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A study by University of Toronto assistant professor of organizational behavior Jennifer Berdahl found that, contrary to the conventional belief that a woman’s acting “feminine” in the workplace leads to sexual harassment, just the opposite may be true. Berdahl’s paper concluded that women who “act like men” are more likely to experience harassment, possibly because of the conduct’s use as a tool to reinforce traditional gender roles.

More on the topic of safety devices in cars: A study led by Dr. Craig Newgard, an assistant professor of emergency medicine and public health and preventive medicine at Oregon Health & Science University, found that short people (four-foot-eleven or less) and tall people (six-foot-three or taller) are at risk of serious injury from airbags. Researchers examined more than 11 years of data, including results from both older and newer redesigned models meant to compensate for a passenger’s weight (but not height).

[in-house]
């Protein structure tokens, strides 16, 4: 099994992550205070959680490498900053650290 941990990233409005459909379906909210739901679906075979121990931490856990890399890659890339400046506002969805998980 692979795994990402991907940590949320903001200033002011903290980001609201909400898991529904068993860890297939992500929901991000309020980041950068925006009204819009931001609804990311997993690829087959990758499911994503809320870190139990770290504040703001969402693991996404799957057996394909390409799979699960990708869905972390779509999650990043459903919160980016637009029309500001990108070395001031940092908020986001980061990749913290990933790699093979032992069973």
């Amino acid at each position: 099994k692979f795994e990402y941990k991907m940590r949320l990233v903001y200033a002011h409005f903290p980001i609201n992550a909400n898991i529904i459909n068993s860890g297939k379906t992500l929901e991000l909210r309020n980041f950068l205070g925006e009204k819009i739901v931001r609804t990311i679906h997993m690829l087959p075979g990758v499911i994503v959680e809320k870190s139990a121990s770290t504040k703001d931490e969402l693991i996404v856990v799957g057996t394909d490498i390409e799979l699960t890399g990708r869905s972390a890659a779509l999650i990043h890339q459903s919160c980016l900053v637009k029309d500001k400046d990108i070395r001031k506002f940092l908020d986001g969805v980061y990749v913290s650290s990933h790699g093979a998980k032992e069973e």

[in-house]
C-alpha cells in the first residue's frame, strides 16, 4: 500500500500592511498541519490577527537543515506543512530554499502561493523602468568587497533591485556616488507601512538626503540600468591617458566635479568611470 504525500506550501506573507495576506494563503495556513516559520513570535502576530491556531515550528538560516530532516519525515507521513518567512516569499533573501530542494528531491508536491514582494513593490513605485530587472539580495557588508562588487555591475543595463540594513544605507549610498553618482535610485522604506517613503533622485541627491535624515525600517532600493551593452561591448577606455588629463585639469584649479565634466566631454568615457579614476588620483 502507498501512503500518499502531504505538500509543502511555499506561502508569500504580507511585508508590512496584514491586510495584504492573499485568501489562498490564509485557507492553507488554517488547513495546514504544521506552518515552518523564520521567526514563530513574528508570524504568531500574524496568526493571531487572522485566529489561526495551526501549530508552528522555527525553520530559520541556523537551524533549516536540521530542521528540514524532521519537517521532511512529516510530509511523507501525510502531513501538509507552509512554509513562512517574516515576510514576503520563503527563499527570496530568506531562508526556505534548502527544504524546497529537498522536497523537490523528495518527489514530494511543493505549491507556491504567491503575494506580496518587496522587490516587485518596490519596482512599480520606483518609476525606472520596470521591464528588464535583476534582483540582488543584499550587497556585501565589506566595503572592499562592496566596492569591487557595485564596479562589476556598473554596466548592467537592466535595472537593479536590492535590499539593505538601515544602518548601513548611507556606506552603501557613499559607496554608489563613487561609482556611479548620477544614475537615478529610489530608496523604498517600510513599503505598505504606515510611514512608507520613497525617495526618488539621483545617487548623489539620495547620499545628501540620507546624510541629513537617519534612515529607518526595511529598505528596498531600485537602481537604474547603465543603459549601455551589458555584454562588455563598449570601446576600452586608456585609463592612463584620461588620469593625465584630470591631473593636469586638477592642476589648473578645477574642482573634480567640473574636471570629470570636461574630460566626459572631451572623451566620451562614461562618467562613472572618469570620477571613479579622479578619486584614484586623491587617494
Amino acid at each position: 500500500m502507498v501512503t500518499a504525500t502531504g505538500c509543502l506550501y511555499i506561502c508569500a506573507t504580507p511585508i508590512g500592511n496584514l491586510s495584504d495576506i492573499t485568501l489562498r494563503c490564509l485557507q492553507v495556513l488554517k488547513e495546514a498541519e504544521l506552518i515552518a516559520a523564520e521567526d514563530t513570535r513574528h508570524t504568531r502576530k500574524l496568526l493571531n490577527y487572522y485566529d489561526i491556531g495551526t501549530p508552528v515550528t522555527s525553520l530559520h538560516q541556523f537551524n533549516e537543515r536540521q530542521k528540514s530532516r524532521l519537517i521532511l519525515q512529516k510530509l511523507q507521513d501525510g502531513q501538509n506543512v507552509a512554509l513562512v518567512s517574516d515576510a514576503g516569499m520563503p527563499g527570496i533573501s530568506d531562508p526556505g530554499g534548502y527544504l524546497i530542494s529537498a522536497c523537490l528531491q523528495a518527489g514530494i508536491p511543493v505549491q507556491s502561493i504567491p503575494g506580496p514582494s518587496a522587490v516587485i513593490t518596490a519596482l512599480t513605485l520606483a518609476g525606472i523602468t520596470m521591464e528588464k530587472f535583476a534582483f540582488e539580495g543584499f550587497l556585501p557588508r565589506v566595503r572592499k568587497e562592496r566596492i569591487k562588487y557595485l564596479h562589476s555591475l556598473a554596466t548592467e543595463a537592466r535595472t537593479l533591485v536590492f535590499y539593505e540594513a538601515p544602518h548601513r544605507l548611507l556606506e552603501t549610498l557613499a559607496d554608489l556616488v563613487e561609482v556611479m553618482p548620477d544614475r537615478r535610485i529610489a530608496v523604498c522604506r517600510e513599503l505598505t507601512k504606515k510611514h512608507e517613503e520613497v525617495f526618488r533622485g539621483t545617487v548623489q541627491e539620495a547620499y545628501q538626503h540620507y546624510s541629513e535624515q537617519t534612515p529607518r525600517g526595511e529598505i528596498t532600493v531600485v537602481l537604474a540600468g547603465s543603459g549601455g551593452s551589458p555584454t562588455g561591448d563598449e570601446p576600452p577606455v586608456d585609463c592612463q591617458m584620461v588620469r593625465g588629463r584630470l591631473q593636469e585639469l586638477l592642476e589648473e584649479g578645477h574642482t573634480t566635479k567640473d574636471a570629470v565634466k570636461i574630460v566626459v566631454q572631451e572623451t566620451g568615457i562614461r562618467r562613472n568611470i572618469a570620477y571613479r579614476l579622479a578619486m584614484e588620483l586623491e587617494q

Despite the production and distribution hiccups that it faced earlier this year, the Nintendo Wii created a “financial and strategic nirvana” for the company in its first six months of sales, according to Wall Street blogger Roger Ehrenberg.